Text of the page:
Correlation of Sedimentary Basins Across the North Atlantic as Obtained from Gravity and Magnetic Data, and Its Relation to the Early Evolution of the North Atlantic
Published:January 01, 1989
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J. Verhoef, S.P. Srivastava, 1989. "Correlation of Sedimentary Basins Across the North Atlantic as Obtained from Gravity and Magnetic Data, and Its Relation to the Early Evolution of the North Atlantic", Extensional Tectonics and Stratigraphy of the North Atlantic Margins, A. J. Tankard, H. R. Balkwill
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The relationship between the sedimentary basins and the tectonic fabrics that underlie the continen-tal shelves of the British Isles and Newfoundland are examined using a new predrift reconstruction of the North Atlantic. Digital geophysical data sets are used to create bathymetric, magnetic anomaly, and Bouguer anomaly reconstructions for closure and two postrift periods. These reconstructions provide the framework in which the signatures of the potential field data over these sedimentary basins can be compared. Horizontal derivatives of the magnetic and Bouguer anomalies are used to delineate the outlines of the basins. These outlines show remarkable correlation with those mapped from the seismic data. The derivative maps show the pres-ence of several trends which cut across the basins on the southern Grand Banks and the Porcupine Bank and are parallel to each other. In contrast, the group of trends observed in Orphan basin bear little relationship to those seen on the Eurasian side. The orientation of the trends on the southern Grand Banks seems to match the initial direction of plate motion between North America and Iberia, whereas the trends in the Orphan basin match the initial direction of motion between North America and Eurasia. These correlations suggest a linkage between the tectonic episodes that led to the formation of these basins and the intervening oceanic crust.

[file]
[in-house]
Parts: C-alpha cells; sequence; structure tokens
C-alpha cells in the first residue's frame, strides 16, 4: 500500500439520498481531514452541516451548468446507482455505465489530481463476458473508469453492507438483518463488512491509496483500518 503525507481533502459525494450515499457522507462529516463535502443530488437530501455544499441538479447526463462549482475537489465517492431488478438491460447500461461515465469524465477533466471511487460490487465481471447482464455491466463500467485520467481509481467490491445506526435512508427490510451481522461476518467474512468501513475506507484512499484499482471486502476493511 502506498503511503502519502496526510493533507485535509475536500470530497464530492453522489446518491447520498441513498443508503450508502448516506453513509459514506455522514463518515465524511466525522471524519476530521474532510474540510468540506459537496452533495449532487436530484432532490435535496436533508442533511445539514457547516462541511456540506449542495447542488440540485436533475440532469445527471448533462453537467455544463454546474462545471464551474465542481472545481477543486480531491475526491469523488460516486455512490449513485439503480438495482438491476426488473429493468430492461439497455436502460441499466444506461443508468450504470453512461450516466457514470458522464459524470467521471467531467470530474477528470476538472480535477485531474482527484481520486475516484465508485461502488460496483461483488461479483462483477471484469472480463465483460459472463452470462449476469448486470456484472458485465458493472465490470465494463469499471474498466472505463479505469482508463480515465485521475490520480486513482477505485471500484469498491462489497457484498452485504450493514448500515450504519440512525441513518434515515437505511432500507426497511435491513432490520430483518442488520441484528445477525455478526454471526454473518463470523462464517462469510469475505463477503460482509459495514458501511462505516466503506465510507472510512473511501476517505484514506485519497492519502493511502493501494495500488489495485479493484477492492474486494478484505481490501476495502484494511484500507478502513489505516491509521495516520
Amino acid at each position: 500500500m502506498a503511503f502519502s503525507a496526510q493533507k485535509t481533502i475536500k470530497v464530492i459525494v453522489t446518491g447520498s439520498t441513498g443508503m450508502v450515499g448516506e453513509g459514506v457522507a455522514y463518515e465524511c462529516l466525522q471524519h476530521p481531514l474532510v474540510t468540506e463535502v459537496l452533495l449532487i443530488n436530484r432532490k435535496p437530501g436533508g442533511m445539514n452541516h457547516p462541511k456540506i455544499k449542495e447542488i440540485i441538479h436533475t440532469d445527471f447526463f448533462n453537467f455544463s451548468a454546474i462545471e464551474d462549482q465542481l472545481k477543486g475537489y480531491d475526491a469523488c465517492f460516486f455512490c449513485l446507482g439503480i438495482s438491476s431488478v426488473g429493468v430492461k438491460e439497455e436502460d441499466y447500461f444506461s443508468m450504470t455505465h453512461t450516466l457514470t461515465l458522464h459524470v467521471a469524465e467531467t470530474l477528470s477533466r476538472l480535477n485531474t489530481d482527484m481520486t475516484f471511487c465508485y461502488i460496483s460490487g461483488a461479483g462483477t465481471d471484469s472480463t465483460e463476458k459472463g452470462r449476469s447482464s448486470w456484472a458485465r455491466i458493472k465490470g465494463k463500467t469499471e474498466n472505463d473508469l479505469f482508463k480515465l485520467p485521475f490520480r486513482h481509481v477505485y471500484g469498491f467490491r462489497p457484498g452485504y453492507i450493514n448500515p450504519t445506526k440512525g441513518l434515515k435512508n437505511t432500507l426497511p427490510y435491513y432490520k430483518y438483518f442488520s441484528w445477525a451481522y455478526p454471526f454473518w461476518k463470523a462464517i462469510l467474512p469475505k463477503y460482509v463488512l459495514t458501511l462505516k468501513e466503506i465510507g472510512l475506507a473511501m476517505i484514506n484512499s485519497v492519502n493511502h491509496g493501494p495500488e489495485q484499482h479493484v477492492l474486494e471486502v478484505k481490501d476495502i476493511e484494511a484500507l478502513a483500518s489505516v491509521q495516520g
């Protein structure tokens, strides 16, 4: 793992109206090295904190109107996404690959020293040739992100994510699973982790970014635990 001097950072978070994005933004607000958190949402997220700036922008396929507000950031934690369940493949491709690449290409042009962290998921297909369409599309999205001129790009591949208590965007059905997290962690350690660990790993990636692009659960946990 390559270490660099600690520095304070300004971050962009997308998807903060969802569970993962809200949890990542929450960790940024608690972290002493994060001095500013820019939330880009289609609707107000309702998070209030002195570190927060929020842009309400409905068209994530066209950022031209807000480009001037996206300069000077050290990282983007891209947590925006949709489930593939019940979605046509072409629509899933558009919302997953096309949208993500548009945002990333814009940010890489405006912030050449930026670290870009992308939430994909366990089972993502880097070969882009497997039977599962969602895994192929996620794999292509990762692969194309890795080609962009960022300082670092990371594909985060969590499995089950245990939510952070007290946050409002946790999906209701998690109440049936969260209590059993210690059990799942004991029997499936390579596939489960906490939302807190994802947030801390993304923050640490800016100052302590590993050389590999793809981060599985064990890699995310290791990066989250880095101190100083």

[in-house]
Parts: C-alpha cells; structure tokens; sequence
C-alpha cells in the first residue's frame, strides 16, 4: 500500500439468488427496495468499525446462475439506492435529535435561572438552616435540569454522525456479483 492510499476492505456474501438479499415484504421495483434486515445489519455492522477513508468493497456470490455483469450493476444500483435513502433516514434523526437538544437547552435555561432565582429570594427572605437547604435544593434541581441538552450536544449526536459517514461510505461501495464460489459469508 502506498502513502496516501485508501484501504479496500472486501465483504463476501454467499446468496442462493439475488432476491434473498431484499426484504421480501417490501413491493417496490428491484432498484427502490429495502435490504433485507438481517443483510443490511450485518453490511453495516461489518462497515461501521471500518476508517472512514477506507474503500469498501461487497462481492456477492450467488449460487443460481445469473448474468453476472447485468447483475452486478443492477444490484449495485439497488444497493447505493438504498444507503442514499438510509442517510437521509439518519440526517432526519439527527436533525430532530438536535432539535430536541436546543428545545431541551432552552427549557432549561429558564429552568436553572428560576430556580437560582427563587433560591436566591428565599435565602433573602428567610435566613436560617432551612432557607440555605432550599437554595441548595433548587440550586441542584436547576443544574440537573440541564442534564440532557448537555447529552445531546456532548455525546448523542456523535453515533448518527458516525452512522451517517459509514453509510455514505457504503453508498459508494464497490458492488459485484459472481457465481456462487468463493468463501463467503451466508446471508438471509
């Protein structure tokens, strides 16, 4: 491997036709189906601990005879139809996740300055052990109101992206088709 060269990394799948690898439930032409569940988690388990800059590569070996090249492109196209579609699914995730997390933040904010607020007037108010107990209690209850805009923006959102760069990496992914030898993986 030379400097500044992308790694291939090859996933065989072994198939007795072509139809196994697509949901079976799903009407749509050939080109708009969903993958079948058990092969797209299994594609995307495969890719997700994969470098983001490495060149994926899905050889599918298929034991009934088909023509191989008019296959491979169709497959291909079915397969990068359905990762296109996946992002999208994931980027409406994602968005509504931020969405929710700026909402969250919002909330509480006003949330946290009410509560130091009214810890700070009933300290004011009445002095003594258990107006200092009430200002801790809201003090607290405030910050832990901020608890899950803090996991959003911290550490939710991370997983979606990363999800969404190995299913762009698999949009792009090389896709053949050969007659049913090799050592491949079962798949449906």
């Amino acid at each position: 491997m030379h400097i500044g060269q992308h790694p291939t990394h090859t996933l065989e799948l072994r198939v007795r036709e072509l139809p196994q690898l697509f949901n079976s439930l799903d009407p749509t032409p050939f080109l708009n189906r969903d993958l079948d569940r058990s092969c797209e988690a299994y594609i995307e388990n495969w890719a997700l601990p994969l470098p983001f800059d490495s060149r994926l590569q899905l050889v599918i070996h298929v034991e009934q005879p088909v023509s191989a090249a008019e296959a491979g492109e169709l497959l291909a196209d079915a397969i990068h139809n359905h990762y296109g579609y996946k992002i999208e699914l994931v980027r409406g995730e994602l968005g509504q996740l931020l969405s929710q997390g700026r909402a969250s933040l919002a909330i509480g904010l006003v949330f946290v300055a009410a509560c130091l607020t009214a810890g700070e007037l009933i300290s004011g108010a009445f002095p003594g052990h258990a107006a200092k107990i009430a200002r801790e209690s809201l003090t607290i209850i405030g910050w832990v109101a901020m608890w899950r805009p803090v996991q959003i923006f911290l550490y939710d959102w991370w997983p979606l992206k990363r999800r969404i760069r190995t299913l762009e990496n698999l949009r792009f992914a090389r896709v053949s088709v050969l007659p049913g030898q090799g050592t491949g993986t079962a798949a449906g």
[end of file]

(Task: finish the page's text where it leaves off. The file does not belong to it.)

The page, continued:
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Extensional Tectonics and Stratigraphy of the North Atlantic Margins
Stimulated by the wealth of frontier exploration data and deep seismic surveys about the North Atlantic margins, this publication was crafted to provide a comprehensive analysis of North Atlantic extension. The 40 papers in this volume are divided into 6 sections: concepts, North Atlantic perspectives, North American margins, European-African margins, North Sea and Barents Shelf, and analogs. This book is concerned primarily with the circum-North Atlantic data base. It is largely biased toward presentation and interpretation of data rather than being model driven. The book includes comparative stratigraphic columns for basins of the North Atlantic margins.